India’s manufacturing sector growth falls to 5-month low in March: PMI
9th April 2018
India’s manufacturing sector activity fell to a five-month low in March, as new business orders rose at a slower pace, and firms showed little appetite for recruitment, says a monthly survey.
The Nikkei India Manufacturing Purchasing Managers Index (PMI), fell from 52.1 in February to a five-month low of 51.0 in March, indicating the slowest improvement in operating conditions recorded by the survey since last October.
This is the eighth consecutive month that the index remained above the 50-point-mark. In PMI parlance, a print above 50 means expansion, while a score below that denotes contraction.
“India’s manufacturing sector continued to grow, albeit at the weakest pace since October, reflecting weaker gains in new business and a decline in employment for the first time in eight months,” said Aashna Dodhia, Economist at IHS Markit and author of the report.
Dodhia noted that the impact of US tariffs on steel and aluminium on India is expected to be limited, as India’s exports in both metals to the US accounted for less than 0.4 per cent of total merchandise exports.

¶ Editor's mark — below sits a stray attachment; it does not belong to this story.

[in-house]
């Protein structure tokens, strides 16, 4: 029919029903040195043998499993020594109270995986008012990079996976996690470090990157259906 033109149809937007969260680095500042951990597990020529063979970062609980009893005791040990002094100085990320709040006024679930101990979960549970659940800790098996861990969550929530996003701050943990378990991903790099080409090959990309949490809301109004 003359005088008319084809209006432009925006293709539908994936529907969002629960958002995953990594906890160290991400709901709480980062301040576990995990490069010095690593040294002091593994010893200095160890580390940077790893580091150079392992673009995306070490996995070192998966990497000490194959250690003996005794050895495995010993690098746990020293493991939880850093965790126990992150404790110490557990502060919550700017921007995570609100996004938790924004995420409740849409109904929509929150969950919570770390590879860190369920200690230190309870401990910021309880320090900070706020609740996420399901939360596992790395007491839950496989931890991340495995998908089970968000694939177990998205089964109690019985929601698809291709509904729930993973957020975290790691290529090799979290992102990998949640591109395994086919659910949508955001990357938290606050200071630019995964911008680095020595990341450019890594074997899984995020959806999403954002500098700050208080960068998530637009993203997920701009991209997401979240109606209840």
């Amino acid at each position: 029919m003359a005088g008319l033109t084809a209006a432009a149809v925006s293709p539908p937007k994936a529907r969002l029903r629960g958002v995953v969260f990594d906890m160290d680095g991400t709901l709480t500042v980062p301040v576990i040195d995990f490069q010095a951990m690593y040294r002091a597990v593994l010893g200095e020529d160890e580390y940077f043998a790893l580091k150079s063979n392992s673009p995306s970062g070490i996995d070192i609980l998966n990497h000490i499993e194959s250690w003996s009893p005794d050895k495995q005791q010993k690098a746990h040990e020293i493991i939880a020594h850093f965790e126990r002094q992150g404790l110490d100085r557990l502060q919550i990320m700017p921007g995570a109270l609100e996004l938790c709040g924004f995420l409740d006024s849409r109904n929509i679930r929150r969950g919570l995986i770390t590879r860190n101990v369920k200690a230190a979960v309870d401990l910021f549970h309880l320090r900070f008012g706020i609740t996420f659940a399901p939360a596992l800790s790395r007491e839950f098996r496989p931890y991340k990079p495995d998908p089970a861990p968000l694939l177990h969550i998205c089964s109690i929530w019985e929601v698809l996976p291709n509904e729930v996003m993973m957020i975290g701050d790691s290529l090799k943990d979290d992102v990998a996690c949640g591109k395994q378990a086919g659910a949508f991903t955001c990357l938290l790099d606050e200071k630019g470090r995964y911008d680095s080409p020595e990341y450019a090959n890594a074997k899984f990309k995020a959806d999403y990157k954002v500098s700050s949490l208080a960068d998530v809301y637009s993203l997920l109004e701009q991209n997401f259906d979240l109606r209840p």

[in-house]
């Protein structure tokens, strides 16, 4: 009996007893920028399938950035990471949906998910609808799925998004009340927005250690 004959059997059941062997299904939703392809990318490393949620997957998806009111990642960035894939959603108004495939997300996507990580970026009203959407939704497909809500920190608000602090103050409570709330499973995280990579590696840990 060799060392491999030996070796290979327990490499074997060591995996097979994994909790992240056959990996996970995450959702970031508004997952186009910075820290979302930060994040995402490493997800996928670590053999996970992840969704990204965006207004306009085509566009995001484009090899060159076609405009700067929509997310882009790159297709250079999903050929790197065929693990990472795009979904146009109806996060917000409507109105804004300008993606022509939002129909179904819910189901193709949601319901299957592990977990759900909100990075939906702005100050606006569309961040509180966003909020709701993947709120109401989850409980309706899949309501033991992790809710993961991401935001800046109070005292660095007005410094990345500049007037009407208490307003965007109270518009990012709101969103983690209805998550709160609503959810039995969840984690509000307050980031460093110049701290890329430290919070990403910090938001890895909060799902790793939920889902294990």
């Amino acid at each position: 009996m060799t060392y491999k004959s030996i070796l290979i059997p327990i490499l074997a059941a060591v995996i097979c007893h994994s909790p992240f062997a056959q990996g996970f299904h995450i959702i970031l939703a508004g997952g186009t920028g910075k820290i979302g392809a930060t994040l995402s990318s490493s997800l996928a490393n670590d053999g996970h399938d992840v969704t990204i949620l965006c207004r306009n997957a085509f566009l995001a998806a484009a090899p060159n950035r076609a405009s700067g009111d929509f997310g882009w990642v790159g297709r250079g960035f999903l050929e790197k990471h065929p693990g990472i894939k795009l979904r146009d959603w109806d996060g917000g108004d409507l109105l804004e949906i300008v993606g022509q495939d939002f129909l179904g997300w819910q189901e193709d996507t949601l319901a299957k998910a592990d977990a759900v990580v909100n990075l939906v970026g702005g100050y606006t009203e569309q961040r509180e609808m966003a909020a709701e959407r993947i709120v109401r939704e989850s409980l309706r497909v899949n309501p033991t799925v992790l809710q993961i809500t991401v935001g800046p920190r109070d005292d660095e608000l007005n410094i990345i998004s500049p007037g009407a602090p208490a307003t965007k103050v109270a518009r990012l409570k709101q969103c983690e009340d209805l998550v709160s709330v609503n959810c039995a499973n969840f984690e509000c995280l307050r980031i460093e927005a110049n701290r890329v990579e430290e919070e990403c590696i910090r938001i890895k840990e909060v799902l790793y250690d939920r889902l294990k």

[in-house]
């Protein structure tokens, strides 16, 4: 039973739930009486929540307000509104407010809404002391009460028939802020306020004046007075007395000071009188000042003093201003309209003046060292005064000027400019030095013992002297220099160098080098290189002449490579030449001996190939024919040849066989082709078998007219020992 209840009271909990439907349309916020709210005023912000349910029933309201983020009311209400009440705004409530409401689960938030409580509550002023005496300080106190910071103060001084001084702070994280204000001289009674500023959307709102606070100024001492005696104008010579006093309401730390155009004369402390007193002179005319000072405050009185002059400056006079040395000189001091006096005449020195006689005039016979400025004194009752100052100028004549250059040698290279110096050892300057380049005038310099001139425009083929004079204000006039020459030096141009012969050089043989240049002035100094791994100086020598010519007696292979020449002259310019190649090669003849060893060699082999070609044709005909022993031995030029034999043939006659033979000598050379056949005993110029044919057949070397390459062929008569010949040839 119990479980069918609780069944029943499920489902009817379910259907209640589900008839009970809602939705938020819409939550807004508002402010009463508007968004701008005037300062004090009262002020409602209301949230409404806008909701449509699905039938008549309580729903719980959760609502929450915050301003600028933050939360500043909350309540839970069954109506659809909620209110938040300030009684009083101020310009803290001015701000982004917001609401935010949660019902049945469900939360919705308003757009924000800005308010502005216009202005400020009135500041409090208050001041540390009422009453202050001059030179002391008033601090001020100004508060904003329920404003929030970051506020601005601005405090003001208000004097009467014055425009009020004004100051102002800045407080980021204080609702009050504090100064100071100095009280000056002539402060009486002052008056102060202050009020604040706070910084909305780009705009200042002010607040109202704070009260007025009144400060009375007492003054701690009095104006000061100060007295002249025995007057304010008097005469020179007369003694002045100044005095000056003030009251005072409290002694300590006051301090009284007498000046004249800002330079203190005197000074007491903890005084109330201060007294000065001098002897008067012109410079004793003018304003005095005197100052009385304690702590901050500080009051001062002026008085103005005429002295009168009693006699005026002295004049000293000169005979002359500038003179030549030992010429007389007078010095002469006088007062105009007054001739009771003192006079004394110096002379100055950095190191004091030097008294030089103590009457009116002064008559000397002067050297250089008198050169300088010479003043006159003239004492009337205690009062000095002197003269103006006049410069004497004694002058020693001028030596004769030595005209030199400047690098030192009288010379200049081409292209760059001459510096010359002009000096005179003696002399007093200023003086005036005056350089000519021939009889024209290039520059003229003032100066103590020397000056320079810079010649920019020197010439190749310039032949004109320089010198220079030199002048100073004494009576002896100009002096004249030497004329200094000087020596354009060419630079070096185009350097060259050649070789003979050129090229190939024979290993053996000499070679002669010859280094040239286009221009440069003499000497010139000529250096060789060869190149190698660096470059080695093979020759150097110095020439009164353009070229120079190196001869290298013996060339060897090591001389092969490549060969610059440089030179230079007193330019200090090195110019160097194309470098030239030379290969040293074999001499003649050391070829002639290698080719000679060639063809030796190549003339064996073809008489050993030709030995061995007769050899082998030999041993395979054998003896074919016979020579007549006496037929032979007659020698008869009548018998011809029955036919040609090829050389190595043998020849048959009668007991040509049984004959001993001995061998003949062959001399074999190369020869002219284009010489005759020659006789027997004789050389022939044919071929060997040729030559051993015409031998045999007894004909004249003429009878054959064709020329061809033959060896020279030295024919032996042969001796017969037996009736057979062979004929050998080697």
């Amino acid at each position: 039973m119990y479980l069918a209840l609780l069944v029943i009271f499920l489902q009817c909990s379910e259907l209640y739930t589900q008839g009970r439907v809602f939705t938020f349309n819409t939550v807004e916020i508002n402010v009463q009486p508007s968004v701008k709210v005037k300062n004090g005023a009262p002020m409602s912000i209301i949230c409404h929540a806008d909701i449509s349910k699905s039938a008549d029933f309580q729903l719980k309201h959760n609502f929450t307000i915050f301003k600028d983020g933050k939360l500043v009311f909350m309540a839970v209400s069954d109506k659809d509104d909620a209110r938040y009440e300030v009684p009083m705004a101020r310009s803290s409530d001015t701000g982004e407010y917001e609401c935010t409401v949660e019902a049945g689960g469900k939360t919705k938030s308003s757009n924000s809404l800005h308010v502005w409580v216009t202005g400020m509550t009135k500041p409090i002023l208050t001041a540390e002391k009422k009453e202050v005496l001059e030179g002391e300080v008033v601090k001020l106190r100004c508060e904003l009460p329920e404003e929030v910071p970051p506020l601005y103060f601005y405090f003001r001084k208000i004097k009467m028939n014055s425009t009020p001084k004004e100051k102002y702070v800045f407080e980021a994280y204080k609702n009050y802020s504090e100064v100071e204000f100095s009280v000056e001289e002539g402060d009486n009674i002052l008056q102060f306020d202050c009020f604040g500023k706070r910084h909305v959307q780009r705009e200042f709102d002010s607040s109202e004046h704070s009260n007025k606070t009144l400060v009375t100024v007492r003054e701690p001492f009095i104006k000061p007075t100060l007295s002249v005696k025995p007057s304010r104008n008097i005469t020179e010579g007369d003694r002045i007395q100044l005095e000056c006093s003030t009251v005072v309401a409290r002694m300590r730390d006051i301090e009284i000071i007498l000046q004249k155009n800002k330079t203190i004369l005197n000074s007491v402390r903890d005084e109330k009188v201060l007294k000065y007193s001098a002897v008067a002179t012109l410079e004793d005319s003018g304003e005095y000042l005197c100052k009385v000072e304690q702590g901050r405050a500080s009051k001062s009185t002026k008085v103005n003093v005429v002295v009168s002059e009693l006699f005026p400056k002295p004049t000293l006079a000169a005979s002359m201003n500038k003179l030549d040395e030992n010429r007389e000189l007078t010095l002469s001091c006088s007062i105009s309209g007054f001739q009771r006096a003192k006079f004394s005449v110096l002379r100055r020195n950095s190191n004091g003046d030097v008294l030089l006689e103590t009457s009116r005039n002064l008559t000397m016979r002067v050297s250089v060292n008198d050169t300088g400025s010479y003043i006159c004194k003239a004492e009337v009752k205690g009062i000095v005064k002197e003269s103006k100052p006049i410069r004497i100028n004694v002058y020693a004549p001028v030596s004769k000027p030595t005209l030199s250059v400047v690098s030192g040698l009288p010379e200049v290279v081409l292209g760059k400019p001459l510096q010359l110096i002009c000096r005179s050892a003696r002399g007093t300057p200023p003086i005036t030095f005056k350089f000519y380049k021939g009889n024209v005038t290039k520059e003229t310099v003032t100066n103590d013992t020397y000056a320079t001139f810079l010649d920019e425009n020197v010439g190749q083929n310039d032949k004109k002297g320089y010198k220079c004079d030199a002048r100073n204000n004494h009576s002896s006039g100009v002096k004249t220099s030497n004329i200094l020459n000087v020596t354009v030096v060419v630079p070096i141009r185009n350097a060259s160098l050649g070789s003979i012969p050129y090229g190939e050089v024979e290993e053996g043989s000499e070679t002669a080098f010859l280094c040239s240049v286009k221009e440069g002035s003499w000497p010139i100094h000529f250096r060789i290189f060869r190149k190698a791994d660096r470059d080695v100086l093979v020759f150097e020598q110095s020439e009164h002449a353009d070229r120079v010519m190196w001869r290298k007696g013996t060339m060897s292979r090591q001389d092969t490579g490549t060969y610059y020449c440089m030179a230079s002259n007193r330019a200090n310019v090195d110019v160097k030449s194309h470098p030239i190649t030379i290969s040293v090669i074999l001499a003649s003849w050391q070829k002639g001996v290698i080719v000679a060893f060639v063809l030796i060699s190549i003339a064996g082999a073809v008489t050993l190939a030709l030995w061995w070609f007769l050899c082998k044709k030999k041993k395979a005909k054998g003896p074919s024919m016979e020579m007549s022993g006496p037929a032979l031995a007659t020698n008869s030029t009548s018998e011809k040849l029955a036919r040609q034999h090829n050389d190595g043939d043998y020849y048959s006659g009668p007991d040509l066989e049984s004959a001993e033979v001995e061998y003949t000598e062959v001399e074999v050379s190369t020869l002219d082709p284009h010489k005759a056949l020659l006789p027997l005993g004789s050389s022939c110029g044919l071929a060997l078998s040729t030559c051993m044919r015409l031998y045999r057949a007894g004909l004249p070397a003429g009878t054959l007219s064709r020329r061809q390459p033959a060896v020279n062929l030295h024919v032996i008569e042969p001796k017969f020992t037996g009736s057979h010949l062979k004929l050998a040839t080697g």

Though new export orders rose during March, Dodhia said, “On a negative note, further advances in trade disputes could potentially weigh on sales to international clients”.
On the employment front, firms reduced their payroll numbers for the first time in eight months, albeit at a fractional pace.
“PMI employment data gave warning signs in the labour market,” Dodhia said, adding that “manufacturers operating in consumption and intermediate market groups signalled no appetite for recruitment”.
Meanwhile, business sentiment remained weak, reflecting some concerns regarding business prospects over the next 12 months.
“Indeed, amid a slower expected pace of recovery in consumer spending, IHS Markit marginally downgraded its real GDP forecast to 7.3 per cent for fiscal year 2017-2018,” Dodhia said.
On the prices front, the survey noted that the recent “build-up of inflationary pressures eased in March, with softer increases in both input costs and output prices recorded”.